By: M. Nagy
Radical is the conception of an abrupt and far reaching re-work of an established paradigm; mainstream on the other hand is that of an idea or attitude that is regarded as a conventional norm. These two should be viewed as traditionally opposing views set against one another. When they group together in a synonymous form, there is something uniquely wrong with their conceptualizations. In this sense, there is an disconnect which has been established between what is thought should be the general consensus, and what is the actual general consensus on the norms and values of societies’. Evolian philosophy promotes a method of fascism based on, “the primacy of Tradition, which he (Evola) understood to be a set of archaic truths revealed in the most ancient human documents”1. It suggests that the leaders of a future radical change will be a unified and steadfast group who can usher civilization back into a more traditional era of society. In such a designed reality, there is a mainstream liberal worldview to push back against by a select few individuals who are capable of bending societies to their wills.
This conceptualization however exists before, during, and after the Second World War. They are neither constrained nor maintained by the conflict, in effect they exist in conjunction with it. They also are not disciplined to any designed borders (one of the true travesties of ideas is that they are not bound to territory the way people can be). The development of the Nouvelle Droite is one such example of this. A ‘New’ right wing movement based on the ideas of Alain de Benoist, an movement which challenges ideas of globalism through the use of regionalist and heavily identitarian ideology.2 It was birthed from the philosphies of Evola, but grew into a far more utilitarian and global-anti-globalist creation under de Benoist. The Nouvelle Droite is as much a part of history as it is a part of modernity. In such it exists in a space of both of the traditional and the new; a hybridized form which can call for radical change and embrace a mainstream conception of the past.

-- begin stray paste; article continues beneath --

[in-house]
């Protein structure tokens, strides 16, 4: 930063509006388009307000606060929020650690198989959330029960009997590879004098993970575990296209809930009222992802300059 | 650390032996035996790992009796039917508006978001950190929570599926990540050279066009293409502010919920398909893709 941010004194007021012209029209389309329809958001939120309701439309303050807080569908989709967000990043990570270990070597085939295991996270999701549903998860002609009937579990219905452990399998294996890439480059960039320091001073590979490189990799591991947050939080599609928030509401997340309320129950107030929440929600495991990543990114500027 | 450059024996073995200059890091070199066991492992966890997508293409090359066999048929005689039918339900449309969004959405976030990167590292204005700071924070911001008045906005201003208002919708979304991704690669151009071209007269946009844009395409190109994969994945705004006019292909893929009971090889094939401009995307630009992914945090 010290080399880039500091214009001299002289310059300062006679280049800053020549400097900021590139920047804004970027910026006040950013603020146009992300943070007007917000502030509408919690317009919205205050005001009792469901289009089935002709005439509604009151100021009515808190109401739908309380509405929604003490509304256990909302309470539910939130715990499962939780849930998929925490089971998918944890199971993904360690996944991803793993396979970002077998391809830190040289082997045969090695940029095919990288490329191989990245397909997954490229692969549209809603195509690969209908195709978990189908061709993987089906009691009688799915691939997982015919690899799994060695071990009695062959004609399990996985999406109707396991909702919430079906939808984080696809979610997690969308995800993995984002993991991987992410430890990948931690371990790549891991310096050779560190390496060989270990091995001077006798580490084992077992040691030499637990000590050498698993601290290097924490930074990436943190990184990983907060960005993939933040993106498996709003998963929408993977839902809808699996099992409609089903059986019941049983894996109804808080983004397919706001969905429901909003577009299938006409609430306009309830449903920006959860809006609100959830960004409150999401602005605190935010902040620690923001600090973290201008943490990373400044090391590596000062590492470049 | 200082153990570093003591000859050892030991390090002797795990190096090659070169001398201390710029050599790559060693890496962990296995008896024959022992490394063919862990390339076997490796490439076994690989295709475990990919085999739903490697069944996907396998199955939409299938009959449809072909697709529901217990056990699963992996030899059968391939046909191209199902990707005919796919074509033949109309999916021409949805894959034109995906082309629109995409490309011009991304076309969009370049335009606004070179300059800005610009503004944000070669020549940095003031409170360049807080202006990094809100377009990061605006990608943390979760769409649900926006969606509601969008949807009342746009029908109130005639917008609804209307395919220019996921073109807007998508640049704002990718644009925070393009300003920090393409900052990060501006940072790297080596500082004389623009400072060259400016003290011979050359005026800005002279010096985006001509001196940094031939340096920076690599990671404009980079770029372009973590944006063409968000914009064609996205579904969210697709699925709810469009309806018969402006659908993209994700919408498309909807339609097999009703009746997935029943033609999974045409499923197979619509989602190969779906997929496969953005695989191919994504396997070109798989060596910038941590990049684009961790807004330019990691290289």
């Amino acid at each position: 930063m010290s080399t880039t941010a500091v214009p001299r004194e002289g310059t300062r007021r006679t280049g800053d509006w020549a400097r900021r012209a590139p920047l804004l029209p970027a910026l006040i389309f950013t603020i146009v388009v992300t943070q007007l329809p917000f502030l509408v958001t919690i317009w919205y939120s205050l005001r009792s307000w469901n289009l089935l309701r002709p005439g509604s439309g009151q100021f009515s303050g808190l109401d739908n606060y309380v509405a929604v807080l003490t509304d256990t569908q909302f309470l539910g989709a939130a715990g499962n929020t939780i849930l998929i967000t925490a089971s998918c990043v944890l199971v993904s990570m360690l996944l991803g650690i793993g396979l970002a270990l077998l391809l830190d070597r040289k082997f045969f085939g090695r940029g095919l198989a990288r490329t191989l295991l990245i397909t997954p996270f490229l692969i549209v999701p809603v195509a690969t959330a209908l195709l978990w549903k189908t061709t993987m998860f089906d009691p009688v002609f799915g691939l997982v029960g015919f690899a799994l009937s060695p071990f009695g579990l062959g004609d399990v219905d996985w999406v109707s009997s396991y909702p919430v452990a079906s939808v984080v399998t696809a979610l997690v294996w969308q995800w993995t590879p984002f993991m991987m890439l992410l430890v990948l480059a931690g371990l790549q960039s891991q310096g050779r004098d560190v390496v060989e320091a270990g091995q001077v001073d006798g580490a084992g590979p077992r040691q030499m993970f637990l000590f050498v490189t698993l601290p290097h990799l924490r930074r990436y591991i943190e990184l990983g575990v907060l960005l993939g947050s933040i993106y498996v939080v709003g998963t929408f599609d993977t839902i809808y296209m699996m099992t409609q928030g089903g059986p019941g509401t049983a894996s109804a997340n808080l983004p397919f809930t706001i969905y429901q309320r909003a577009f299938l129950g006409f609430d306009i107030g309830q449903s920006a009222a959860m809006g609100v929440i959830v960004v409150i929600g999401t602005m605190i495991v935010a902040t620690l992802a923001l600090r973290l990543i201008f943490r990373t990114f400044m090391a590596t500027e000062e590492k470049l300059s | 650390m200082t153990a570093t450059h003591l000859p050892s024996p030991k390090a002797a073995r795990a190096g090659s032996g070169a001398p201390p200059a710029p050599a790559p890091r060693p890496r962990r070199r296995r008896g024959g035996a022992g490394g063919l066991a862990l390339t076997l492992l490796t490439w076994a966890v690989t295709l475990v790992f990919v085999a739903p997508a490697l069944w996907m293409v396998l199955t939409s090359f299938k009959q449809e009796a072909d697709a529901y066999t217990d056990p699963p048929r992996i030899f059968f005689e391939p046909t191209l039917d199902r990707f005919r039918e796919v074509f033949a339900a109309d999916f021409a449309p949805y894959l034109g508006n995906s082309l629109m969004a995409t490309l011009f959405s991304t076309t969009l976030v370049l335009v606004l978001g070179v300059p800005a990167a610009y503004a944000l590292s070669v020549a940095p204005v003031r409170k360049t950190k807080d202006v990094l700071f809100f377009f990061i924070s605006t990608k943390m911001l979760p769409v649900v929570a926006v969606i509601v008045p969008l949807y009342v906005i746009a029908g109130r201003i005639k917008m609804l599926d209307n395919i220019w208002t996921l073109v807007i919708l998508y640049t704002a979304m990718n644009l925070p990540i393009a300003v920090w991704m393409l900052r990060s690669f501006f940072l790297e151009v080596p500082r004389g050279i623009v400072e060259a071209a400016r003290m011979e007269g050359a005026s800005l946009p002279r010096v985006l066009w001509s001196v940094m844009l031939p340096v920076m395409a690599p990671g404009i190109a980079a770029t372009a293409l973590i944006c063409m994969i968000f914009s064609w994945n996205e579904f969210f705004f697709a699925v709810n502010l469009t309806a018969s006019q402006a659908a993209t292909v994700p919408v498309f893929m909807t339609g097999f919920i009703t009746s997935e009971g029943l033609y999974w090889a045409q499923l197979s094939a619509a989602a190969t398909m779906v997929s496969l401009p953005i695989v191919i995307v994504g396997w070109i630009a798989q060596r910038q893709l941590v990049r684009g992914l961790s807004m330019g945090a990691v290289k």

This leads me to questions on a nature of the newness that these movements claim to be, but further in how they are regarded by the general public. Should radical movements, based in century old foundations, be regarded as something new? In doing so, is there not a claim of legitimacy being made to their arguments. Further, are they not being given the spotlight in doing so for them to grow larger than they would have otherwise? Or is it best to expose and shame these anti-social philosophies back into the recesses which they were born?
1Robert Deam Tobin, “The Evolian Imagination: Gender, Race, and Class from Fascism to the New Right” Journal of Holocaust Research vol. 35, Issue2 (Confronting Hatred; Neo-Nazim, Antisemitism, and Holocaust Studies): 75-90.
2Tamir Bar-On, “Transnationalism and the French Nouvelle Droite.” Patterns of Prejudice, vol. 45, no. 3 (July 2011): 199–223.